Barley must keep his feet on the ground

Everton's Ross Barkley (centre) takes on Fulham's Giorgos Karagounis (left) and Steve Sidwell during the Barclays Premier League match at Goodison Park.
Everton's Ross Barkley (centre) takes on Fulham's Giorgos Karagounis (left) and Steve Sidwell during the Barclays Premier League match at Goodison Park.
Share this article

Roberto Martinez is hoping to control the hype growing around teenage star Ross Barkley this season - but even he is finding it increasingly difficult.

Barkley has demonstrated why Everton have had such high hopes for him for some years by grasping the opportunities given to him by new manager Martinez.

The 20-year-old has proved himself a dynamic midfielder with a lethal long-range shot, capable of thriving at the top level and earning comparisons with Paul Gascoigne and Steven Gerrard in the process.

A lightning start to the season brought England recognition and Barkley won further caps before Christmas to put himself firmly in the frame for a ticket to Brazil for the World Cup.

He still has much to do, however, hence why Martinez - who was successfully cautious with another up-and-coming young talent in Callum McManaman when at Wigan - has tried to keep his feet on the ground.

He has done this by looking for the right balance when praising Barkley’s performances - not missing an opportunity to speak highly of the teenager but not being over-effusive either.

“I do think the senior call-up is a reward, it promotes a very rare talent in a British footballer,” the Spaniard said after Barkley was named in the England squad for the first time in August.

“But he should still focus on the Under-21s. I think he has got a big role for the Under-21s for England before he can make the step up to the senior side.”

Martinez has exercised his restraint in other ways by occasionally withdrawing Barkley from the action.

After a run of games Barkley was rested for the visit of Tottenham in early November and then, after earning many plaudits for his display in a compelling 3-3 draw with Liverpool, he did not get off the bench the following week.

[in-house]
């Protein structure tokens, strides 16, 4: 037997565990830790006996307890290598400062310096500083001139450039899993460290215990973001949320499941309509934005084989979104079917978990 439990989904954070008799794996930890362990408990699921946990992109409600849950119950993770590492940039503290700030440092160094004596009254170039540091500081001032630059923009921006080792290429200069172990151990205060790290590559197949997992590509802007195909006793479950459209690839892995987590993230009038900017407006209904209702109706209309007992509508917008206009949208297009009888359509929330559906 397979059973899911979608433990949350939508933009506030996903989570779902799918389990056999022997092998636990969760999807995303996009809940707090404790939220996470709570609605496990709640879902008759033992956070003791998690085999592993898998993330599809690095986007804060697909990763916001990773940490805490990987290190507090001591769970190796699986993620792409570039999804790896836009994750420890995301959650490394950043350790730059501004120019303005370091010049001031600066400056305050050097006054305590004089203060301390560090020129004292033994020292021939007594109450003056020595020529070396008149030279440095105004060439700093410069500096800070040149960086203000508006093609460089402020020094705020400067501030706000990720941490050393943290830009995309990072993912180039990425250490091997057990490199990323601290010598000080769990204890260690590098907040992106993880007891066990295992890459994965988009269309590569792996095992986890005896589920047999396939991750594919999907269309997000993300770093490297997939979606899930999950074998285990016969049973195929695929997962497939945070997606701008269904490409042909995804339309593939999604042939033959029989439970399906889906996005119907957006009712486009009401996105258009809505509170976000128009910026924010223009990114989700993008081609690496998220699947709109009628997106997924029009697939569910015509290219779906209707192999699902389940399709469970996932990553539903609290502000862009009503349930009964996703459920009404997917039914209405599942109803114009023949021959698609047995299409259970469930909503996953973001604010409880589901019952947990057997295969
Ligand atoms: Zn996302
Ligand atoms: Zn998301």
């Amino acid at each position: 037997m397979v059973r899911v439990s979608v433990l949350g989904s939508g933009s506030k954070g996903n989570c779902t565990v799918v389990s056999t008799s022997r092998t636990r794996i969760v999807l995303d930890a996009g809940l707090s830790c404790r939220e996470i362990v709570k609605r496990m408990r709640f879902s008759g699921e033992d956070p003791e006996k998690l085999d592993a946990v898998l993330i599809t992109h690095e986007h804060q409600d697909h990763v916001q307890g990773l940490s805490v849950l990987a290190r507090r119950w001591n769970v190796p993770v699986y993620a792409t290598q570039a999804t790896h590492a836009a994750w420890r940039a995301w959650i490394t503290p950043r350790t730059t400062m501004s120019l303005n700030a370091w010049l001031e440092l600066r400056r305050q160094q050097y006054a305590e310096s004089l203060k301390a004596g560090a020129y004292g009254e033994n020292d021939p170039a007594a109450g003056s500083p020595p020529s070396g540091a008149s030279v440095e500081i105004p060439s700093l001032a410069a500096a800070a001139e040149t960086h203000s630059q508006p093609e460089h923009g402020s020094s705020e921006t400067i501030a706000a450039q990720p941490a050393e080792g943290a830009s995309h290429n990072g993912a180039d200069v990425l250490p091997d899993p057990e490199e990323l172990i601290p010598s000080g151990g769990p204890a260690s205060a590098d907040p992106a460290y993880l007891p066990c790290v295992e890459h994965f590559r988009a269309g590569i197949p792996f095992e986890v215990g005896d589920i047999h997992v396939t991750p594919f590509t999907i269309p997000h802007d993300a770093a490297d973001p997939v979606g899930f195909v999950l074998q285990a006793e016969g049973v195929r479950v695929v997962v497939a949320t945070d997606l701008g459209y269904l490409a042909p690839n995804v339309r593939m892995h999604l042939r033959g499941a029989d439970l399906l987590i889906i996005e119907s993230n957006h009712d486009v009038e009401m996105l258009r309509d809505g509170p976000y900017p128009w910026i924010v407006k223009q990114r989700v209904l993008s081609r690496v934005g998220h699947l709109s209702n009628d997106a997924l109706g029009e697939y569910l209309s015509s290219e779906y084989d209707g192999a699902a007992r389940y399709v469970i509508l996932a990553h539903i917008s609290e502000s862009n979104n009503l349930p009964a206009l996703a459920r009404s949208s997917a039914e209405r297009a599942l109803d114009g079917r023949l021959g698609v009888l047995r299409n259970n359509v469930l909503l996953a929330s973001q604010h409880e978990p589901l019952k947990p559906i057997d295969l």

Yet as the star ratings come thick and fast, the tipping point is being regularly tested by Martinez.

“Ross is a really talented footballer,” he said. “As a British player he is as talented as anyone you see.

“The balance he has with both feet is brilliant, and technically he’s really gifted.

“You would see that technical ability with any Brazilian or Dutch player.”

At his current rate of progress, Barkley might not only get the chance to travel to the World Cup, but have a shot at getting in the England team itself.

Barkley has been at Everton since the age of 11 and was representing their under-18s at 15 years old.

He played for England at various youth levels and was on the Everton first-team bench as long ago as September 2010, when he was just 16.

He seemed to have a bright future but then suffered a horrific triple leg-break that severely hampered his progress.

Then manager David Moyes was reluctant to rush him back in the 2011-12 season, using him only occasionally and feeling he would be better served playing in the reserves.

Last season his rehabilitation was stepped up with loan spells at Sheffield Wednesday and Leeds before he finished the campaign in the Toffees first team.

This term began spectacularly with a stunning goal against Norwich in August and his career has snowballed since, with his England debut coming in a World Cup qualifier against Moldova.

With caps also coming in November friendlies against Chile and Germany, Barkley knows where the path could lead.

“I’ve set my sights on the World Cup - it’s a goal to get myself in the squad,” he said.

“It will be hard but hopefully I can get on the flight.”

To achieve that much will obviously depend on his form for Everton in the second half of the season, and Martinez - ever the realist - wants him to remain grounded.

Martinez said: “In football a week is an eternity so for a few months it is going to be a waste of time thinking about what can happen in the future.

“In football you need to concentrate on the day-to-day work and that’s where Ross is.

“But all he needs to do now is concentrate on his club role and make sure he is ready to help the team and enjoy his season and develop, and grow.

“Sometimes you get confused as a player how you are going to affect what happens in the national team - but it is very easy. It is about what you do at club level.”